Heavy rainfall due to Tropical Storm Cindy is expected to produce flash flooding across parts of southern Louisiana, Mississippi, Alabama, and the Florida Panhandle, according to the National Hurricane Center (NHC).
Total rain accumulations of 6 to 9 inches with isolated maximum amounts of 12 inches are expected in those areas, the NHC says.
On Tuesday, Alabama Governor Kay Ivey declared a statewide state of emergency in preparation for severe weather and warned residents to be prepared for potential flood conditions.
FEMA flood safety and preparation tips are here.
Flood damage is excluded under standard homeowners and renters insurance policies. However, flood coverage is available in the form of a separate policy both from the National Flood Insurance Program (NFIP) and from a few private insurers.
Insurance Information Institute flood insurance facts and statistics show that the number of flood insurance policies increased in Alabama, Louisiana and Mississippi after 2005’s Hurricane Katrina.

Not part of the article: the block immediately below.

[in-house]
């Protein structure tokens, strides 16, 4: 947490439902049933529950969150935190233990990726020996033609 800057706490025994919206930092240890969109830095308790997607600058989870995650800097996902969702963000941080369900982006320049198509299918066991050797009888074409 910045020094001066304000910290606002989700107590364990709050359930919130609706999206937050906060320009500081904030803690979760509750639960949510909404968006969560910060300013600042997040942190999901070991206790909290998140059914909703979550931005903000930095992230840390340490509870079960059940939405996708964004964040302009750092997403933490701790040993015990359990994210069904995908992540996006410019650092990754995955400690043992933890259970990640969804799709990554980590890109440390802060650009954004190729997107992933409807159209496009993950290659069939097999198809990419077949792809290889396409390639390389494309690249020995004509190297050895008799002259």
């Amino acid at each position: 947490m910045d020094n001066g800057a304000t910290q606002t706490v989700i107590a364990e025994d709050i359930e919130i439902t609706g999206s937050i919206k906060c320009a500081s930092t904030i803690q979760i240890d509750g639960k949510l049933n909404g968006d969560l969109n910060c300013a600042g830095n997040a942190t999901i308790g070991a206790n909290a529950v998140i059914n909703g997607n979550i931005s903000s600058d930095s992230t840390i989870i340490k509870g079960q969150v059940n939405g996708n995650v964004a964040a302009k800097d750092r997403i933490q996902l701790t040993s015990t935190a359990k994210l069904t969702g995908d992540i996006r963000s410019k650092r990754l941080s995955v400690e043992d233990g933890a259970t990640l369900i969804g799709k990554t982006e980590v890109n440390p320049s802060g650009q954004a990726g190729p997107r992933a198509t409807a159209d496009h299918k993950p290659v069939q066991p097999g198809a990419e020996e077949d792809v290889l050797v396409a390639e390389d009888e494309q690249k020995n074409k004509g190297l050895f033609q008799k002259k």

Here are the numbers:
Forecasters’ Twitter feeds are alight this morning as to the potential development of two systems in the tropical Atlantic.
Here’s the latest graphic of where they’re located, courtesy of the National Hurricane Center (NHC):
The NHC gives the first disturbance currently located several hundred miles east of the southern Windward Islands a 50 percent chance of tropical cyclone formation in the next five days.
The second disturbance, a tropical wave located 1,000 miles east of the Lesser Antilles, has a low (20 percent) chance of tropical storm formation in the next five days.
Over at Weather Underground, Dr. Jeff Masters noted that if the first disturbance (designated Invest 96L by the NHC) does develop, it would likely be similar to Tropical Storm Bertha of early August while it is in the Caribbean–a weak and disorganized system that struggles against dry air.
Meanwhile @EricHolthaus tweets that Invest 96L could be a tropical threat to the U.S. next week, based on the first model runs.
It’s still too early to tell, but Hurricane Hunters are on call to investigate 96L Thursday afternoon if necessary.
Check out I.I.I. facts and statistics on hurricanes.
And a shout-out to Paul Dzielinski of The Dec Page who hosts Calvalcade of Risk #215 Dog Days of Summer edition here.